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Thursday, June 20, 2019

Mediæval Bæbes - A Pocketful of Posies

Since their formation in 1996 by Katharine Blake and the late Dorothy Carter, Mediæval Bæbes are one of the most successful folk ensembles to come out of England. They’ve released eight studio albums, two live albums, and had three chart-topping releases whilst selling out international tours. Including two Emmy nominations for their soundtrack to the ITV hit period drama, Victoria starring Doctor Who alumni, Jenna Coleman in the title role.

Their ninth studio album, A Pocketful of Posies, follow-up to 2013’s Of Kings and Angels, showcases both the folklore and meanings of the connecting history on Nursery Rhymes. Blake made these embryonic arrangements to the songs with her husband and partner Nick Marsh, singer-songwriter for The Urban Voodoo Machine, and From the Deep back in 2015.

Unfortunately, things took a different turn when Marsh was diagnosed with Cancer in 2014. Sadly, after a 15-month battle, he passed away in June of 2015. Katharine continued working on the album. And throughout her tragedy, music was her reliable hope in escapism. It has these dark and nightmarish visions throughout listening to A Pocketful of Posies. Not only you can feel her pain, but the struggle and the courage to move forwards.

Some of the centerpieces on A Pocketful of Posies, showcases Mediæval Bæbes’ structures of these Nursery Rhymes to a different level (With a little help from Kavus Torabi and Charlie Cawood of Knifeworld). Bye Baby Bunting has some of these operatic vocal arrangements that goes for a few seconds before transcending into this surreal arrangement of the Northettes (Barbara Gaskin, Ann Rosenthal, and Amanda Parsons).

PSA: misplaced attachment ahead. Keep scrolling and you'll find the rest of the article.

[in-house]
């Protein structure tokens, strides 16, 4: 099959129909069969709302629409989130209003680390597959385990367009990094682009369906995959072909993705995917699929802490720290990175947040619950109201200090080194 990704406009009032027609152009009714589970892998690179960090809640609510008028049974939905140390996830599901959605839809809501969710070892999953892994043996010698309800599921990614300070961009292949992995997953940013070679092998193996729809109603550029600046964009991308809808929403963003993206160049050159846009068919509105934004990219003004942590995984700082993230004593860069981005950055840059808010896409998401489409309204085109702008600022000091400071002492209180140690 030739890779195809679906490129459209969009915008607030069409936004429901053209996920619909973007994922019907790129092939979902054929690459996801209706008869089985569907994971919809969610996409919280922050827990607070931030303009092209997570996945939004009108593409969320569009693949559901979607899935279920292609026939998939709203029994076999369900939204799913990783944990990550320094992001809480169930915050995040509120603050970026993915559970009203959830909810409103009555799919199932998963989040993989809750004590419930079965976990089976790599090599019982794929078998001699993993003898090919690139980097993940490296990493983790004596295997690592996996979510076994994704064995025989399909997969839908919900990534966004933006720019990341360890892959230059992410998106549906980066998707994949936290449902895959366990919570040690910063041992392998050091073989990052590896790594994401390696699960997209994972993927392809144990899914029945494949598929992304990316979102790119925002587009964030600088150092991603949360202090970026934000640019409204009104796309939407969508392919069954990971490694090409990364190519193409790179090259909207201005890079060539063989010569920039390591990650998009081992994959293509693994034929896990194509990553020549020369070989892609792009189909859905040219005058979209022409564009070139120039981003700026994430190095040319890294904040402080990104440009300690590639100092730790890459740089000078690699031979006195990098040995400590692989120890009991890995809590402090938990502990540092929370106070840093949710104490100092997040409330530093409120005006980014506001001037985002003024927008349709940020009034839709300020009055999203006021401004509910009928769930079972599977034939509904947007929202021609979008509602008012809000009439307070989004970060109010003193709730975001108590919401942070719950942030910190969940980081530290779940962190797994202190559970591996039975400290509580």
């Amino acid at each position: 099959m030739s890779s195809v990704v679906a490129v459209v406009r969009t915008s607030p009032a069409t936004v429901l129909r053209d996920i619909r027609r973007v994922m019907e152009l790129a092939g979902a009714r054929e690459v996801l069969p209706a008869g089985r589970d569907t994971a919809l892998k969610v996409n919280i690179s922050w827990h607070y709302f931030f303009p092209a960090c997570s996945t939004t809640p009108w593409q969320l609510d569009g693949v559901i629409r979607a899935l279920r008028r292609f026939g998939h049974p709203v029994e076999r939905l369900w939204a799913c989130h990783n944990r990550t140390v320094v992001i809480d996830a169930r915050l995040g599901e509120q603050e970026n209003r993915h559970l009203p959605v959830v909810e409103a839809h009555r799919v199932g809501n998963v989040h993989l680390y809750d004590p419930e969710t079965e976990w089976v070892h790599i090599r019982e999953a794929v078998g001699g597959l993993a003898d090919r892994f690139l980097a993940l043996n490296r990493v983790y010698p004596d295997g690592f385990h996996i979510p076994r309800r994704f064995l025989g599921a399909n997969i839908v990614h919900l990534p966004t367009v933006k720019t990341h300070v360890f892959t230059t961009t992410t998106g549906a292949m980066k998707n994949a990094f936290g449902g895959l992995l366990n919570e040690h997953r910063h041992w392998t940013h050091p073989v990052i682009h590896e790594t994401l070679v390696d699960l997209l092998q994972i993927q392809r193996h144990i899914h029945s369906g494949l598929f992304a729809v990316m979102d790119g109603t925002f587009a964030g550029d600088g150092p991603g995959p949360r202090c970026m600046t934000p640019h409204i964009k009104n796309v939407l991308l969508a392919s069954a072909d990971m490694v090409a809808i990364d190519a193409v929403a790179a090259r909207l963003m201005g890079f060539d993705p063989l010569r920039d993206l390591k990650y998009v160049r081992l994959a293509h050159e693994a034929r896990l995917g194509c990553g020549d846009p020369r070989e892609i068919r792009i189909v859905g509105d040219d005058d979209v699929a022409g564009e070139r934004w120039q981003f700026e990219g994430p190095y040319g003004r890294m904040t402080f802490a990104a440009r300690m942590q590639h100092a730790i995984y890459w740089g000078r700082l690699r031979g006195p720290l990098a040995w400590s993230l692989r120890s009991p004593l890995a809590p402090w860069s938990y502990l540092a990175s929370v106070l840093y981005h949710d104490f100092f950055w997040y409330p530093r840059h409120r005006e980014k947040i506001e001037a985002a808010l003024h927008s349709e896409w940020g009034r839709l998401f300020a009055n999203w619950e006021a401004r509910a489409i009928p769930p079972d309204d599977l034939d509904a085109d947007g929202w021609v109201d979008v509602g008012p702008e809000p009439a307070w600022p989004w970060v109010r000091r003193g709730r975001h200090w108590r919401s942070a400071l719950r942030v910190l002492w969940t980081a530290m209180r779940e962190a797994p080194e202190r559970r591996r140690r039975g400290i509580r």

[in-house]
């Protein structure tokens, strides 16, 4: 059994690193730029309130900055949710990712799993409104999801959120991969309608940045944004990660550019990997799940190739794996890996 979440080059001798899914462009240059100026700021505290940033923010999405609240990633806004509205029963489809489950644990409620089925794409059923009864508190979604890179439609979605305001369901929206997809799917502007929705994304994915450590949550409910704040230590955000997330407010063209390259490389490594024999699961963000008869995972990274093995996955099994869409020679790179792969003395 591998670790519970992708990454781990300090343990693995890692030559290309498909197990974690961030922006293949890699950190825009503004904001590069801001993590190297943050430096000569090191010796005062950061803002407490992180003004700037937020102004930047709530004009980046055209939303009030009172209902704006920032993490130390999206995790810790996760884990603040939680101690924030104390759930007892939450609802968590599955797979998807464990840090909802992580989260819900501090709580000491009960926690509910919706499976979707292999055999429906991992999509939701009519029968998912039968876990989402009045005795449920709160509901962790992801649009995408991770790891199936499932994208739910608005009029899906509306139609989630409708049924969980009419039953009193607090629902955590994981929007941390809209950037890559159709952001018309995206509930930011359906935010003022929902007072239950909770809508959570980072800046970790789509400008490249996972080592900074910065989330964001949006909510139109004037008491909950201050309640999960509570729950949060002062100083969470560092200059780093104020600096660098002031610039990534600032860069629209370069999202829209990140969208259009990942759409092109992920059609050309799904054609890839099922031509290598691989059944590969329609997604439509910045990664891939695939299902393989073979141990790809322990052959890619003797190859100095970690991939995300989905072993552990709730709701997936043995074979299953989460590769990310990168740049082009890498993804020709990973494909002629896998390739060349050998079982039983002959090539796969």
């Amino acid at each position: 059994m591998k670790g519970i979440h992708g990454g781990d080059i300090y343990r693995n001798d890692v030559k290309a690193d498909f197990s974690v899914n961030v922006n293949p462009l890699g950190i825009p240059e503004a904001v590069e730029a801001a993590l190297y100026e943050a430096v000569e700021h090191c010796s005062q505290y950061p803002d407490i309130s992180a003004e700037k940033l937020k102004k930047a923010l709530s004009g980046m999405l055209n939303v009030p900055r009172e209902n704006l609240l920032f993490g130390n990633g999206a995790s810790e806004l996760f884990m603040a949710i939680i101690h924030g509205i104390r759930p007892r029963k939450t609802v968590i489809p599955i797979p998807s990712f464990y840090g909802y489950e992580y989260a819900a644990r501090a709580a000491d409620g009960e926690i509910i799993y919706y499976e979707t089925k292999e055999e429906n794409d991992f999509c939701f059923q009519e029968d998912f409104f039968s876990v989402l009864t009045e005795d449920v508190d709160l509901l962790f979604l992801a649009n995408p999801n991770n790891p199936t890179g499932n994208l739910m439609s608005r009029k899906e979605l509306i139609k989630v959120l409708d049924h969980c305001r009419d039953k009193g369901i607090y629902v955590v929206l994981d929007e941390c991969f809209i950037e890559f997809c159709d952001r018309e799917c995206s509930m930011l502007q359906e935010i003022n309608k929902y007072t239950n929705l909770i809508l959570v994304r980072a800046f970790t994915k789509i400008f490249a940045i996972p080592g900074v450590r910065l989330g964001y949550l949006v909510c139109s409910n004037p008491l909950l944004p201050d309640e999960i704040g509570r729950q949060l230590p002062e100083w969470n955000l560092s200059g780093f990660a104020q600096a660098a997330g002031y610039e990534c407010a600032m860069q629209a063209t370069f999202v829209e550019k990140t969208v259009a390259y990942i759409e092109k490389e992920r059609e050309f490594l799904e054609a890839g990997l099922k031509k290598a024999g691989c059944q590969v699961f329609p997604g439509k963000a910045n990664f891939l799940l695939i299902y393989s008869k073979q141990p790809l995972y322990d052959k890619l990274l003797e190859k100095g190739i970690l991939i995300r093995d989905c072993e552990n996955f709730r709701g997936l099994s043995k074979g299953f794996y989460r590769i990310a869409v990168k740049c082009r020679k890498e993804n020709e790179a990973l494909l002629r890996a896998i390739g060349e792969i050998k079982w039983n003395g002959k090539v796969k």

They were a vocal trio that made contributions between Egg’s third and final studio album, The Civil Surface and Hatfield and the North’s first sole self-titled debut album while the voice of a little girl opens up with “Aww, poor Humpty!” begins the dramatic fall of Humpty Dumpty. The sound of piano strings being strummed and the harp having this free-improvisation to the vocals, opens up these minimal approaches that showcase the demise of Humpty’s head being cracked open to deliver some scrambled eggs.

The Grand Old Duke of York begins with Ben Woolacott’s militant drum intro by setting up the medieval (no pun intended) themes of early consort music as the vocals are combined into one by going in one direction and another as they increase the levels of the sound of children having fun in the background with Oranges & Lemons.

From its late ‘60s baroque introduction, There Was a Crooked Man sends the listener into the deep, dark forests by witnessing the old man’s intability to walk before returning to the Canterbury genre in acapella sound that Katherine sings with an eerie scenario on London Bridge is Falling Down. The storm and ominous chills of the magical saw section from See Saw Margery Daw becomes this cackling laugh by creating this nightmarish crime scene gone horribly wrong.

This was my third listen of A Pocketful of Posies and my introduction to the world Mediæval Bæbes. I have to say I was very impressed because I wanted to check them out after I believe reading about them in PROG Magazine many years ago. I’m not quite what year and issue it was, but this was a great introduction to discover this amazing ensemble that captures the styles of Consort, Renaissance, Classical, Minimal, and Folk rolled into one.

With A Pocketful of Posies, Katharine brought everything to a standstill and bringing the Nursery Rhymes into a different scenario. And it works very well. I hope that one day, I will check out their music to see what I was missing. Because this is a very good beginning for me start to delve into the waters of Mediæval Bæbes music.

Thursday, June 13, 2019

Rosalie Cunningham - Rosalie Cunningham

"House of the glass red/where we repeat all our past regrets/in a dream from which we never wake/don’t we know/house of glass red’s the end." The lines that Rosalie sings from the third track of her sole self-titled debut album, delves into this darker view of insanity and revealing our own worst enemies are about to unfold.